Criminal Justice Ministry’s refusal to give up on people pays off

September 14, 2018

 Jerome Arnold, right, checked in with his client, Phillip Melton, who said of his case manager, “He always has been there for me.” The two talk on the phone daily and meet up at least once a week. Jerome Arnold, who started as a case manager with Criminal Justice Ministry in January, received help from the ministry after his release from prison and pledged to one day return and help other veterans. 

Photo Credit: Lisa Johnston



At an apartment in south St. Louis, Jerome Arnold greeted Phillip Melton as if they were old friends. But they’d only met a month earlier, after Melton had been released from prison.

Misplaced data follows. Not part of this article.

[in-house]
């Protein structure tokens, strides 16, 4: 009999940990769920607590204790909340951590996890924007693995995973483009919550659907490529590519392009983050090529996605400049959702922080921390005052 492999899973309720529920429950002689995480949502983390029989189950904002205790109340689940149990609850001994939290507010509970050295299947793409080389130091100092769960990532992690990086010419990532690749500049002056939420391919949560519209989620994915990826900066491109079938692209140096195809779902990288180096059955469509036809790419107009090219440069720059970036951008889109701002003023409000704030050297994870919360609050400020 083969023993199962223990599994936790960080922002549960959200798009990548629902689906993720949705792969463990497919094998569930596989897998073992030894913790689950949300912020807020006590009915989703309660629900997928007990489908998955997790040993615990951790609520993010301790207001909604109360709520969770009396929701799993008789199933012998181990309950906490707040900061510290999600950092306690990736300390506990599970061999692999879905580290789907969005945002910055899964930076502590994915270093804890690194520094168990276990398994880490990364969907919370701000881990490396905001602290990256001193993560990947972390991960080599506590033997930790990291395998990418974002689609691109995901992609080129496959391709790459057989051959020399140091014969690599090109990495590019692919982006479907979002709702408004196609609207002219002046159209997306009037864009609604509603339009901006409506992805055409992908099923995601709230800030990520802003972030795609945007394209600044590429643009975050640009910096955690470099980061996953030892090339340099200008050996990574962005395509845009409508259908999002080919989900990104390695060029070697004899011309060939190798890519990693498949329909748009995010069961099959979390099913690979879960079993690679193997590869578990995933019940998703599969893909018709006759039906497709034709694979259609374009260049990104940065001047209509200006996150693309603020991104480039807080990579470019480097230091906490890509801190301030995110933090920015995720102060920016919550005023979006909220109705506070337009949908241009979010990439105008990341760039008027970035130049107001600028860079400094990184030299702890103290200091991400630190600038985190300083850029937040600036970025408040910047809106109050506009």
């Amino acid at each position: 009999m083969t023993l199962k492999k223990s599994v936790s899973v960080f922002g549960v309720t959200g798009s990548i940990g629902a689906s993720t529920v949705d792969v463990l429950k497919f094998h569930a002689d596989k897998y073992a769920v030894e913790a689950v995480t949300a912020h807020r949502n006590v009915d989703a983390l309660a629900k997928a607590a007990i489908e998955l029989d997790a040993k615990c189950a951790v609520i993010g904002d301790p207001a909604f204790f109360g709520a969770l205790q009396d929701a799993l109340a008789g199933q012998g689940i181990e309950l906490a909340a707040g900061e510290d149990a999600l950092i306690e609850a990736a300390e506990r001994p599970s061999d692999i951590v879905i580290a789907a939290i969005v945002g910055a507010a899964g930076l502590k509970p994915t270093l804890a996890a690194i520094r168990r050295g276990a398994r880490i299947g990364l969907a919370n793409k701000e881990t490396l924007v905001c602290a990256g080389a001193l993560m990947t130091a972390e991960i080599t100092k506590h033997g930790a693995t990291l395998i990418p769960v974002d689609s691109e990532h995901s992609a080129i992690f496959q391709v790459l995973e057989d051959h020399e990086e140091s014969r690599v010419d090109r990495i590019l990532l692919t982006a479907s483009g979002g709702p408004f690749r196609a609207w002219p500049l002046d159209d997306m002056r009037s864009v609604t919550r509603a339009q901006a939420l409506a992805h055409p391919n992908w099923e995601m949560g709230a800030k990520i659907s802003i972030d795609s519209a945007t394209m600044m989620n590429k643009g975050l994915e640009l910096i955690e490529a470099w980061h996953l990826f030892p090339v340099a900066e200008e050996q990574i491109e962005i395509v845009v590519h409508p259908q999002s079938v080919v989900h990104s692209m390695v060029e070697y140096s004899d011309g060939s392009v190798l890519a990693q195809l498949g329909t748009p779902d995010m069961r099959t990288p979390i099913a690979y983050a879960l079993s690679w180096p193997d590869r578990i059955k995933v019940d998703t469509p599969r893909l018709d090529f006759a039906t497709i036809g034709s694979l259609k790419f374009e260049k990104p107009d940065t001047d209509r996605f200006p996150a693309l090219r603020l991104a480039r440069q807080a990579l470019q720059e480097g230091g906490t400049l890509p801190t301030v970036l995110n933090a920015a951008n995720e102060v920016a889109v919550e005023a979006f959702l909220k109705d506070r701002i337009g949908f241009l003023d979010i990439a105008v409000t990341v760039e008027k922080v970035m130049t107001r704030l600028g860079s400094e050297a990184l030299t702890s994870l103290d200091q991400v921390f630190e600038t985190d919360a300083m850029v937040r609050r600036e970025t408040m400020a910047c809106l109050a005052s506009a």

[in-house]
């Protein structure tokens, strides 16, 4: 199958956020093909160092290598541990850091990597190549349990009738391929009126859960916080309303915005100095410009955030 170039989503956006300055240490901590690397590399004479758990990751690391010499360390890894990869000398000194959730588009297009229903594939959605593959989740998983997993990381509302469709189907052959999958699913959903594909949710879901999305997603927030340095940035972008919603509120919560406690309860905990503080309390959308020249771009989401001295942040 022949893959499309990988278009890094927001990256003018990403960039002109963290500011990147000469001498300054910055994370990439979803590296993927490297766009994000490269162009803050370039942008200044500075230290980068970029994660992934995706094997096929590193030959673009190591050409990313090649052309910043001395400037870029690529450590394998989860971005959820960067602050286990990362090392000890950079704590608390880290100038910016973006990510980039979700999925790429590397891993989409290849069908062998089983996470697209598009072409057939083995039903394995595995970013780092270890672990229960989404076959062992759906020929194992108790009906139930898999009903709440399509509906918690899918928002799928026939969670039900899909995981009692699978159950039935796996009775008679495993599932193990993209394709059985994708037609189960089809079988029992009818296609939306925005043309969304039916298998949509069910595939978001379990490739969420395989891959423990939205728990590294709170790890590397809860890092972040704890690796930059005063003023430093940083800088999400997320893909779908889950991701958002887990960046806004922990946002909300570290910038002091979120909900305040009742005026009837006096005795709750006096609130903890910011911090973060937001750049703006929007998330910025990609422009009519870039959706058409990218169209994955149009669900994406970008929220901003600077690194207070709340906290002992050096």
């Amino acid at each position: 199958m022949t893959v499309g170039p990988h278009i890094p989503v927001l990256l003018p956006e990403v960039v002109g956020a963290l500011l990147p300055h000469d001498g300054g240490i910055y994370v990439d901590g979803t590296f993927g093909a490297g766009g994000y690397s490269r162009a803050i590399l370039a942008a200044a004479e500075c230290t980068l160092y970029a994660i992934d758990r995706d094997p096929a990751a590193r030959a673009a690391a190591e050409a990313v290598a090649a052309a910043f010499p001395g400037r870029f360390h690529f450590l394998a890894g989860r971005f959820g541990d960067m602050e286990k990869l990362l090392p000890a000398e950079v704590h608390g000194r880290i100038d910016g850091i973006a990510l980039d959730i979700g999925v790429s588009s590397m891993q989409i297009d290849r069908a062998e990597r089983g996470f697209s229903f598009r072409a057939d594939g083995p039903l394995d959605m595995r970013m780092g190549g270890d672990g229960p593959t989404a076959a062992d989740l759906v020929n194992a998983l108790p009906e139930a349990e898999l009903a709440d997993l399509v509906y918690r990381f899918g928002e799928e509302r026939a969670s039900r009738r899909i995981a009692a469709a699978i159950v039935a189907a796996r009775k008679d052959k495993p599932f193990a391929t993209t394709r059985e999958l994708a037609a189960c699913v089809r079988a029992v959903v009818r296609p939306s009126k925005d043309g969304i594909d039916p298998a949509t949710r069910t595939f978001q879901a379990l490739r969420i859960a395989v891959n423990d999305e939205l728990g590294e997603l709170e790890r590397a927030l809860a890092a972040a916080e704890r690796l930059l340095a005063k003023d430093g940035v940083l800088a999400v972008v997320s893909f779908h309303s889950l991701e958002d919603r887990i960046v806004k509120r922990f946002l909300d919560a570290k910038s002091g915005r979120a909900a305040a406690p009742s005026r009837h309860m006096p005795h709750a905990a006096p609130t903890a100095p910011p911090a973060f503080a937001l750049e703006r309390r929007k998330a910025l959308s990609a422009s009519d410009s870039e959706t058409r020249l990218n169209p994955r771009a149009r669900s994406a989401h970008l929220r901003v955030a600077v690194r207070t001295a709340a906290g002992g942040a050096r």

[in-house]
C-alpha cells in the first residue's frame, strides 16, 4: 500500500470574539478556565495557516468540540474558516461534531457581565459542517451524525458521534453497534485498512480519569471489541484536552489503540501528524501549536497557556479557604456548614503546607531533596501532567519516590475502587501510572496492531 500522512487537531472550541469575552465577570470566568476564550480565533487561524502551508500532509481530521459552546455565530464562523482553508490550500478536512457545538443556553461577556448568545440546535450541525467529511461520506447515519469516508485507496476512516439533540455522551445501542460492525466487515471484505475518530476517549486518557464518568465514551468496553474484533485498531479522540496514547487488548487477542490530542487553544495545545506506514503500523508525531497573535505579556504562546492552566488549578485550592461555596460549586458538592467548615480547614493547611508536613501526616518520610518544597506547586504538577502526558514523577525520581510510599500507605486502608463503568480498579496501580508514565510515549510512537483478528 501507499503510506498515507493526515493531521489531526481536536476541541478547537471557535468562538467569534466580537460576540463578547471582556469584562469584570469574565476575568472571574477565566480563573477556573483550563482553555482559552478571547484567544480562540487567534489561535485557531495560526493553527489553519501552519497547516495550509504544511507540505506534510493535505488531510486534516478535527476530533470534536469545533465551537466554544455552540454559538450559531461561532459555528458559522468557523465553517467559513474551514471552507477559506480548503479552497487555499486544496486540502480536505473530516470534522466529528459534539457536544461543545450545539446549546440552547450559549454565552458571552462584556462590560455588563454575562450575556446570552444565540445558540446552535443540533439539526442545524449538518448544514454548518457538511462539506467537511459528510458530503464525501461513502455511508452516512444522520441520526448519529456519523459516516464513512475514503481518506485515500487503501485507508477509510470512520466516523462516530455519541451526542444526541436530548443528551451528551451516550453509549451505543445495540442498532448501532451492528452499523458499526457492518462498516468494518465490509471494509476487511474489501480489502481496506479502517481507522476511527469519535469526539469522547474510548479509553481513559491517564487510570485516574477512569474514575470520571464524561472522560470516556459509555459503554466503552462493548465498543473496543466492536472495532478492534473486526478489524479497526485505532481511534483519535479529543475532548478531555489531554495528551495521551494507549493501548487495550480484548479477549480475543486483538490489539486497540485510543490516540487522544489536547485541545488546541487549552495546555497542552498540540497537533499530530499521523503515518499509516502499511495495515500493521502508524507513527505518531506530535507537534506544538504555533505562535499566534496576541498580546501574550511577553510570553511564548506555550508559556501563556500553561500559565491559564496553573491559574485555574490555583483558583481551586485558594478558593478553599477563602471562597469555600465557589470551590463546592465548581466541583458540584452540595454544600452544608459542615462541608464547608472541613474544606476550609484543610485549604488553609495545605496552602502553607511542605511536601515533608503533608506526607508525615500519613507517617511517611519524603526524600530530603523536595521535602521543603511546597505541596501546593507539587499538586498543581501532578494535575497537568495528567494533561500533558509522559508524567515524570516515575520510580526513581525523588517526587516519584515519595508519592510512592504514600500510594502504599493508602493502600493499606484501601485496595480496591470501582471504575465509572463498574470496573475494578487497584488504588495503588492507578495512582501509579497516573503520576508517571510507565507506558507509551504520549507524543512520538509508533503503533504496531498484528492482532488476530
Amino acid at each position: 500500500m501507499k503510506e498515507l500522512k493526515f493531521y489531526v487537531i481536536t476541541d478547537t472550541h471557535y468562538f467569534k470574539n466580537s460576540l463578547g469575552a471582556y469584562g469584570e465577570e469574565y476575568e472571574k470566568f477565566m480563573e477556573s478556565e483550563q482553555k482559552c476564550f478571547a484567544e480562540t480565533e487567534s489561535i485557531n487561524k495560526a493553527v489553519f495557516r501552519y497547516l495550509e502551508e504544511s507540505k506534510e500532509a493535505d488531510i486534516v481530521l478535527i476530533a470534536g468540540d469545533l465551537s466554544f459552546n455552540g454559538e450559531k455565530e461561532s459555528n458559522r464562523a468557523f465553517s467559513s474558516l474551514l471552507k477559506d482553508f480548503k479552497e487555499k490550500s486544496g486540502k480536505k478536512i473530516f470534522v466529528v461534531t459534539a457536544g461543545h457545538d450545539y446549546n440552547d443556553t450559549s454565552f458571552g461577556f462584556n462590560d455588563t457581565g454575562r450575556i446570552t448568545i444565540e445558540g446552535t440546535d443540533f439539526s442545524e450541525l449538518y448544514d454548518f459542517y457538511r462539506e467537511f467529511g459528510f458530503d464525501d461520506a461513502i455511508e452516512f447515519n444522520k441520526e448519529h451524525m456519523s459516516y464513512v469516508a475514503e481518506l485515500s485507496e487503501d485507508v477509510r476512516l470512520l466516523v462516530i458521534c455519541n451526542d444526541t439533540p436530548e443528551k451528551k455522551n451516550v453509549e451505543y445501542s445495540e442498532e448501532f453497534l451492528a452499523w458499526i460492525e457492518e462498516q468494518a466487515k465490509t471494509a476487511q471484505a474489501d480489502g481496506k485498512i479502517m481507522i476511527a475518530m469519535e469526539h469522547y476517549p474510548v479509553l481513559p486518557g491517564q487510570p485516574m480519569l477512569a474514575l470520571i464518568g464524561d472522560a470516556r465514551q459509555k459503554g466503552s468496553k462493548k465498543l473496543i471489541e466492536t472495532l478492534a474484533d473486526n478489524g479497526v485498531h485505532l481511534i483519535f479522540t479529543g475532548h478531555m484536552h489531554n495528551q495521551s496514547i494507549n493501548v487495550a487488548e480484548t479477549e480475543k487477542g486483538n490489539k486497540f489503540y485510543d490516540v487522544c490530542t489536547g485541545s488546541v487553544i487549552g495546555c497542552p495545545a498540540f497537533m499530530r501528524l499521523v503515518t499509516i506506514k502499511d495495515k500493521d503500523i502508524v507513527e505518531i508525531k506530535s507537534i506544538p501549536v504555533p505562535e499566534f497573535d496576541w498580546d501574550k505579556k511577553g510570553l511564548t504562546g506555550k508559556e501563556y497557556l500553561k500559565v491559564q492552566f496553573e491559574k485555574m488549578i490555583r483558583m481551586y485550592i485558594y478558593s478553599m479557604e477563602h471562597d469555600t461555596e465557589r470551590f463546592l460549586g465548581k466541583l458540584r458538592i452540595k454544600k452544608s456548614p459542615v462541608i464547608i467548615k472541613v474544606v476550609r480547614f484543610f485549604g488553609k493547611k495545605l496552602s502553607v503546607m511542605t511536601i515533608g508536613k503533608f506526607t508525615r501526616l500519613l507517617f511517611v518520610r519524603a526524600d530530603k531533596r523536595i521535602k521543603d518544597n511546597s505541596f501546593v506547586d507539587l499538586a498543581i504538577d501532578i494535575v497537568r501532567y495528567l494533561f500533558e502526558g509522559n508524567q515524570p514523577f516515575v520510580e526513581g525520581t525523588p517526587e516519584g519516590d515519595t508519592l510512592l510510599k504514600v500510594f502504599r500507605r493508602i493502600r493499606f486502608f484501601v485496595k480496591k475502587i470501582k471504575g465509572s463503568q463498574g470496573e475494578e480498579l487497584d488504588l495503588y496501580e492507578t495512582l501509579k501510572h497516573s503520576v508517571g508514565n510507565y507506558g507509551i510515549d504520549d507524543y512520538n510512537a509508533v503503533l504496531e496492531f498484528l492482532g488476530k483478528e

Melton told Arnold that the move was simple, he’d unpacked and even lost weight. Most importantly, he hadn’t had an alcoholic drink since he left prison.


“Way to go,” Arnold praised Melton, referring to him as, “a good man, a good person, not a hassle.”

As a case manager with the Criminal Justice Ministry of St. Louis (CJM), Arnold checks up on Melton and assists him and other men in the Rent to Release housing program for military veterans. Arnold empathizes with the clients — in 2012 he was homeless, on probation on a drug conviction, struggling with addiction and probably on his way back to prison when he got help from the ministry.


“CJM literally changed my life,” Arnold said. “I was a convicted felon. CJM gave me a second chance to get my life together.”